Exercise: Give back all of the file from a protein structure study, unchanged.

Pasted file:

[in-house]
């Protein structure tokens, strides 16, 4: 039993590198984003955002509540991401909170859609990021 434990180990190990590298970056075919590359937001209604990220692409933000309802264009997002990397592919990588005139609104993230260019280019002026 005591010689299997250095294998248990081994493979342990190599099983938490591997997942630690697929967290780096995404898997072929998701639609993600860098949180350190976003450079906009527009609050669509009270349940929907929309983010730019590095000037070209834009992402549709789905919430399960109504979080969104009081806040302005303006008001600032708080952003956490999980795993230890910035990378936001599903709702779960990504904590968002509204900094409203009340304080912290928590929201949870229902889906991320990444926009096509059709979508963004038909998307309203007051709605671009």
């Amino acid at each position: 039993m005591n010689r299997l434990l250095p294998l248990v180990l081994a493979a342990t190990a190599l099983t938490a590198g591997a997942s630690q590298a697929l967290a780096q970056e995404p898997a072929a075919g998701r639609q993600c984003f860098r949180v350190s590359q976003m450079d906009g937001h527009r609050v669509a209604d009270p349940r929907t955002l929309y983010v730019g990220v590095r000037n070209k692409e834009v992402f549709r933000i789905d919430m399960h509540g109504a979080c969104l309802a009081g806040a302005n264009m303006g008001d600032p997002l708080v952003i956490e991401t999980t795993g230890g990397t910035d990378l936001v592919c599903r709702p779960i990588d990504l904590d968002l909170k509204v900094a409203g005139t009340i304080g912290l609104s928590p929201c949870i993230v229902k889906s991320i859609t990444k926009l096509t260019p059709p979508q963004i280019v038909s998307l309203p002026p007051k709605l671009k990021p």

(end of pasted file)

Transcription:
[in-house]
């Protein structure tokens, strides 16, 4: 039993590198984003955002509540991401909170859609990021 434990180990190990590298970056075919590359937001209604990220692409933000309802264009997002990397592919990588005139609104993230260019280019002026 005591010689299997250095294998248990081994493979342990190599099983938490591997997942630690697929967290780096995404898997072929998701639609993600860098949180350190976003450079906009527009609050669509009270349940929907929309983010730019590095000037070209834009992402549709789905919430399960109504979080969104009081806040302005303006008001600032708080952003956490999980795993230890910035990378936001599903709702779960990504904590968002509204900094409203009340304080912290928590929201949870229902889906991320990444926009096509059709979508963004038909998307309203007051709605671009």
């Amino acid at each position: 039993m005591n010689r299997l434990l250095p294998l248990v180990l081994a493979a342990t190990a190599l099983t938490a590198g591997a997942s630690q590298a697929l967290a780096q970056e995404p898997a072929a075919g998701r639609q993600c984003f860098r949180v350190s590359q976003m450079d906009g937001h527009r609050v669509a209604d009270p349940r929907t955002l929309y983010v730019g990220v590095r000037n070209k692409e834009v992402f549709r933000i789905d919430m399960h509540g109504a979080c969104l309802a009081g806040a302005n264009m303006g008001d600032p997002l708080v952003i956490e991401t999980t795993g230890g990397t910035d990378l936001v592919c599903r709702p779960i990588d990504l904590d968002l909170k509204v900094a409203g005139t009340i304080g912290l609104s928590p929201c949870i993230v229902k889906s991320i859609t990444k926009l096509t260019p059709p979508q963004i280019v038909s998307l309203p002026p007051k709605l671009k990021p």